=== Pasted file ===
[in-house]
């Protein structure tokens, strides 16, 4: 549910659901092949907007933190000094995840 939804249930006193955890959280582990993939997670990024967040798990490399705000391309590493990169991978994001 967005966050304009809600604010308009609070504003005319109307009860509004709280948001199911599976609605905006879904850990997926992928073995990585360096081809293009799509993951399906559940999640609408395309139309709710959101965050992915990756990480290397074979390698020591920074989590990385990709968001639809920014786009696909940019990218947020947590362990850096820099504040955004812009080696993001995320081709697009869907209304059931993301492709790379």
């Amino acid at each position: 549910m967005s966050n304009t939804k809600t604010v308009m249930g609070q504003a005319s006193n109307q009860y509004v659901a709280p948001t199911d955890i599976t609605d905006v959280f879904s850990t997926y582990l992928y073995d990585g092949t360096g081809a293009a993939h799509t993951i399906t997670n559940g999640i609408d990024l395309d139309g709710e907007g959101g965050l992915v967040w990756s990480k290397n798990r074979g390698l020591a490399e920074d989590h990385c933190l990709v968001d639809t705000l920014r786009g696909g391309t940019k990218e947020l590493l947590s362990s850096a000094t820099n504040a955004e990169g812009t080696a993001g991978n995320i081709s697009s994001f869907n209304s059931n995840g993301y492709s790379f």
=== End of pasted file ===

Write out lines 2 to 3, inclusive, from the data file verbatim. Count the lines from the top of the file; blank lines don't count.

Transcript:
């Protein structure tokens, strides 16, 4: 549910659901092949907007933190000094995840 939804249930006193955890959280582990993939997670990024967040798990490399705000391309590493990169991978994001 967005966050304009809600604010308009609070504003005319109307009860509004709280948001199911599976609605905006879904850990997926992928073995990585360096081809293009799509993951399906559940999640609408395309139309709710959101965050992915990756990480290397074979390698020591920074989590990385990709968001639809920014786009696909940019990218947020947590362990850096820099504040955004812009080696993001995320081709697009869907209304059931993301492709790379």
């Amino acid at each position: 549910m967005s966050n304009t939804k809600t604010v308009m249930g609070q504003a005319s006193n109307q009860y509004v659901a709280p948001t199911d955890i599976t609605d905006v959280f879904s850990t997926y582990l992928y073995d990585g092949t360096g081809a293009a993939h799509t993951i399906t997670n559940g999640i609408d990024l395309d139309g709710e907007g959101g965050l992915v967040w990756s990480k290397n798990r074979g390698l020591a490399e920074d989590h990385c933190l990709v968001d639809t705000l920014r786009g696909g391309t940019k990218e947020l590493l947590s362990s850096a000094t820099n504040a955004e990169g812009t080696a993001g991978n995320i081709s697009s994001f869907n209304s059931n995840g993301y492709s790379f």